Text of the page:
Engineering biofunctional in vitro vessel models using a multilayer bioprinting technique

Nature, 2018

Recent advances in the field of bioprinting have led to the development of perfusable complex
structures. However, most of the existing printed vascular channels lack the composition or key structural and physiological features of natural blood vessels or they make use of more easily printable but less biocompatible hydrogels. Here, Schöneberg et al. use a drop-on-demand bioprinting technique to generate in vitro blood vessel models, consisting of a continuous endothelium imitating the tunica intima, an elastic smooth muscle cell layer mimicking the tunica media, and a surrounding fibrous and collagenous matrix of fibroblasts mimicking the tunica adventitia. These vessel models with a wall thickness of up to 425 μm and a diameter of about 1 mm were dynamically cultivated in fluidic bioreactors for up to three weeks under physiological flow conditions. High cell viability (>83%) after printing and the expression of VE-Cadherin, smooth muscle actin, and collagen IV were observed throughout the cultivation period.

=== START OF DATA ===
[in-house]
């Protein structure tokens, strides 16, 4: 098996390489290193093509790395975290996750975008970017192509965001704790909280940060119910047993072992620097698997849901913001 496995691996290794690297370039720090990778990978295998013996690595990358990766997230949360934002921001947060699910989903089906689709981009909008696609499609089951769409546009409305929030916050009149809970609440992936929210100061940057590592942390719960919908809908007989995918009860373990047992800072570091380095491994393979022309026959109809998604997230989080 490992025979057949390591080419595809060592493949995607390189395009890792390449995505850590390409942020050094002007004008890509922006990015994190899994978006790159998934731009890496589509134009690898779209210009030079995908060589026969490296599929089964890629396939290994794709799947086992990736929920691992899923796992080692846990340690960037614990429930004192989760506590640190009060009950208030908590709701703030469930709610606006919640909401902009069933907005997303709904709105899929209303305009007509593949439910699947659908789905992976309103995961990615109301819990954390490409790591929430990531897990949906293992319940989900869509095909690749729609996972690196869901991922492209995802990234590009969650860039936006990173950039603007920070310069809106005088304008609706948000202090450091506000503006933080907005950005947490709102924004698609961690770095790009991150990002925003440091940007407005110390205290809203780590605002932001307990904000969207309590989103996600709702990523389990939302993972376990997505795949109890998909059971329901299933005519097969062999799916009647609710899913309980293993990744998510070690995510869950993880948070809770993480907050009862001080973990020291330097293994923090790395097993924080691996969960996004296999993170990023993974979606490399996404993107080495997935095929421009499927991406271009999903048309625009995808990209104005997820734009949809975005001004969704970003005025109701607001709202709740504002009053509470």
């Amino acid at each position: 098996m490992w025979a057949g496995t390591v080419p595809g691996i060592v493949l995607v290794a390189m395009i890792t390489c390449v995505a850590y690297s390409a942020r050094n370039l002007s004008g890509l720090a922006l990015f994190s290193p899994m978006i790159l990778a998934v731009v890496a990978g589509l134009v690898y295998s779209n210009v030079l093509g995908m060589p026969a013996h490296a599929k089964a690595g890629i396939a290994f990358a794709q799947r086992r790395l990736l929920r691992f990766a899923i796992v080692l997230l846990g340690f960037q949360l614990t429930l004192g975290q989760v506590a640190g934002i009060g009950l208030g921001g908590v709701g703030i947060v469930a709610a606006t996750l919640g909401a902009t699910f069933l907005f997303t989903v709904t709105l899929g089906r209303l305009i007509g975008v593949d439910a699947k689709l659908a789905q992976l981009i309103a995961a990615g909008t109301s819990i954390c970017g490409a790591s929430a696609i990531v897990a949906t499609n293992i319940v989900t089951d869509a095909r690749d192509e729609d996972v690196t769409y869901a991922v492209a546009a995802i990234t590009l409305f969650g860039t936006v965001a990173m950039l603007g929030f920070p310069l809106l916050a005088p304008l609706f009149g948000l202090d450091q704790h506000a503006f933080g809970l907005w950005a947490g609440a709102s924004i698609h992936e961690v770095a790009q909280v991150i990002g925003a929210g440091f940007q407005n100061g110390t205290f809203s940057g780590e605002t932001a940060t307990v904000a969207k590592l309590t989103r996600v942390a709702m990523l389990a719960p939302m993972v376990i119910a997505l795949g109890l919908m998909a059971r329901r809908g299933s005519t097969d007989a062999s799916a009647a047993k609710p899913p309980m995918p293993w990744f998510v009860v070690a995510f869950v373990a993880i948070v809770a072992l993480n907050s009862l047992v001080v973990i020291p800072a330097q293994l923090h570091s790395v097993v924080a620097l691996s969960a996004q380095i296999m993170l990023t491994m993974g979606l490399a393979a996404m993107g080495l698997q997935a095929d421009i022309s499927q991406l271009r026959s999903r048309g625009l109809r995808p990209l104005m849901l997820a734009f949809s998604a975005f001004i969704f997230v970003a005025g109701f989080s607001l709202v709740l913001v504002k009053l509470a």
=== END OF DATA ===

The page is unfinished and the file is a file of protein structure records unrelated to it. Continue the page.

It can be concluded that the proposed novel technique is suitable to achieve perfusable vessel models with a biofunctional multilayer wall composition. Such structures hold potential for the creation of more physiologically relevant in vitro disease models suitable especially as platforms for the pre-screening of drugs.

CD31 / PECAM-1 (Endothelial Cell Marker), Clone JC/70A (Concentrate), SCY-RA0259-C.5 is featured in this study.

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